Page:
The award is remarkable in that it declared the shift of the burden of proof on the athlete invalid, and reworded the rule so that the burden is shifted back on the IAAF to show the existence of a competitive advantage. Thus, while the IAAF won its case against Blake Leeper as the panel found that the sport governing body had discharged its burden in casu, the outcome can be viewed as a victory for disabled athletes looking to participate in IAAF-sanctioned events. It remains to be seen how this victory will play out in practice. Beyond the immediate issue at stake, the case further presents an illustration of how – all things equal – assigning the burden of proof can be decisive for the real-life impact of a policy involving complex scientific matters, as much as the actual legal prerequisites of the underlying rules.

This article focuses on some key aspects of the award that relate to proof issues in the context of assessing competitive advantage. Specifically, the article seeks to provide some food for thought regarding burden and degree of proof of an overall advantage, the contours of the test of ‘overall advantage’ designed by the CAS panel and its possible bearing in practice, and potential impact of the ruling on other areas of sports regulations such as anti-doping.

The award also analyses broader questions regarding the prohibition of discrimination in the regulation of sports, as well as the interplay with international human rights instruments such as the European Convention on Human Rights (‘ECHR’), which are not explored in depth here. More...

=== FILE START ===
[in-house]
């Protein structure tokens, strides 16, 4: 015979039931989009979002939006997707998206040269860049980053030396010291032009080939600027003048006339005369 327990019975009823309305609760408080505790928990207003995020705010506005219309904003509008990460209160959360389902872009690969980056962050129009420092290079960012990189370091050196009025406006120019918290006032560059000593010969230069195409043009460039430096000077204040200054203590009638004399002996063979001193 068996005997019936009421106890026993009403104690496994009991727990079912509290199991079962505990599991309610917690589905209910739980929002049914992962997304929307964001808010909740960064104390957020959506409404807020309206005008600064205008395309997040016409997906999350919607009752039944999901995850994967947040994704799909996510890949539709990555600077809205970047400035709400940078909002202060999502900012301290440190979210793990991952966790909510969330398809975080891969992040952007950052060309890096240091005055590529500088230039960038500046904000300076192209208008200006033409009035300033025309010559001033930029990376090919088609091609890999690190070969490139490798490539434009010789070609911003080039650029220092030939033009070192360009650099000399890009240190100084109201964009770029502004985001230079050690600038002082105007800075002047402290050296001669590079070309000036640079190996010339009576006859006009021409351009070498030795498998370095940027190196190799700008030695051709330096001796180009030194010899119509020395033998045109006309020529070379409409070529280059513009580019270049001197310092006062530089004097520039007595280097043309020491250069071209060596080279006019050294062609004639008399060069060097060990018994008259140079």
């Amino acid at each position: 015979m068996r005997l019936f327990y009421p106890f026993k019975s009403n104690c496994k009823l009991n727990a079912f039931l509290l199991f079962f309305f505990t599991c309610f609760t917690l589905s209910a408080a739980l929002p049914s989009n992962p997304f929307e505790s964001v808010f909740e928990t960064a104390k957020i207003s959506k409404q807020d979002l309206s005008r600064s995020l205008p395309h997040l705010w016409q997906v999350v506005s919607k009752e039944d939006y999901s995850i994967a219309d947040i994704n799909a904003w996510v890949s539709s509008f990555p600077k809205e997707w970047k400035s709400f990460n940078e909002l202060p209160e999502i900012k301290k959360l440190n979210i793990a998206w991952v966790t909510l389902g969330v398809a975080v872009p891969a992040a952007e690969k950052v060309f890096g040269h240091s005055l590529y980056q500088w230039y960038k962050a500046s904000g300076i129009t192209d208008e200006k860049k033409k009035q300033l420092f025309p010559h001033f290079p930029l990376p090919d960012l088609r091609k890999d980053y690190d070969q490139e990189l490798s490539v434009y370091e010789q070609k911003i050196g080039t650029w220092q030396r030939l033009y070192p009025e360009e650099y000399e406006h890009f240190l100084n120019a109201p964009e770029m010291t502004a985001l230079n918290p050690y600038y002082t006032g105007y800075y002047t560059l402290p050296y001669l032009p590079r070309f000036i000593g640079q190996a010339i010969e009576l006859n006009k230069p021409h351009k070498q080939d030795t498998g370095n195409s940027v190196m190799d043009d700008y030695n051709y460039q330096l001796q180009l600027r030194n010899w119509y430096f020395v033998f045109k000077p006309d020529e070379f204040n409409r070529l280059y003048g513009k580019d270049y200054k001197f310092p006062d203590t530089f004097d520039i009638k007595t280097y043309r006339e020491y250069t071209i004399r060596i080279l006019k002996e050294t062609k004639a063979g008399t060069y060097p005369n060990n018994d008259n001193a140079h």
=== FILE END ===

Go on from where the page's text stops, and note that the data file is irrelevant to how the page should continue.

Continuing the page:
Revisiting FIFA’s Training Compensation and Solidarity Mechanism - Part. 2: The African Reality – By Rhys Lenarduzzi

Editor’s note: Rhys Lenarduzzi is a final semester Bachelor of Law (LL.B) and Bachelor of Philosophy (B.Phil.) student, at the University of Notre Dame, Sydney, Australia. As a former professional athlete, then international sports agent and consultant, Rhys is interested in international sports law, policy and ethics. He is currently undertaking an internship at the T.M.C. Asser Institute with a focus on Transnational Sports Law.

Having considered the history and justifications for the FIFA training compensation and solidarity mechanisms in my previous blog, I will now consider these systems in the African context. This appears to be a worthwhile undertaking given these global mechanisms were largely a result of European influence, so understanding their (extraterritorial) impact beyond the EU seems particularly important. Moreover, much has been written about the “muscle drain” affecting African football and the need for such drain to either be brought to a halt, or, more likely and perhaps more practical, to put in place an adequate system of redistribution to ensure the flourishing of African football that has essentially acted as a nursery for European football for at least a century. In the present blog, I intend to draw on my experiences as a football agent to expand on how FIFA’s redistributive mechanisms function in practice when an African player signs in Europe via one of the many kinds of entities that develop or purport to develop talent in Africa. I will throughout address the question of whether these mechanisms are effective in a general sense and more specifically in relation to their operation in Africa.More...

International and European Sports Law – Monthly Report – October 2020 - By Rhys Lenarduzzi

Editor’s note: Rhys Lenarduzzi is a final semester Bachelor of Law (LL.B) and Bachelor of Philosophy (B.Phil.) student, at the University of Notre Dame, Sydney, Australia. As a former professional athlete, then international sports agent and consultant, Rhys is interested in international sports law, policy and ethics. He is currently undertaking an internship at the T.M.C. Asser Institute with a focus on Transnational Sports Law.

The Headlines

Aguero and Massey-Ellis incident: An Opportunity for Change and Education?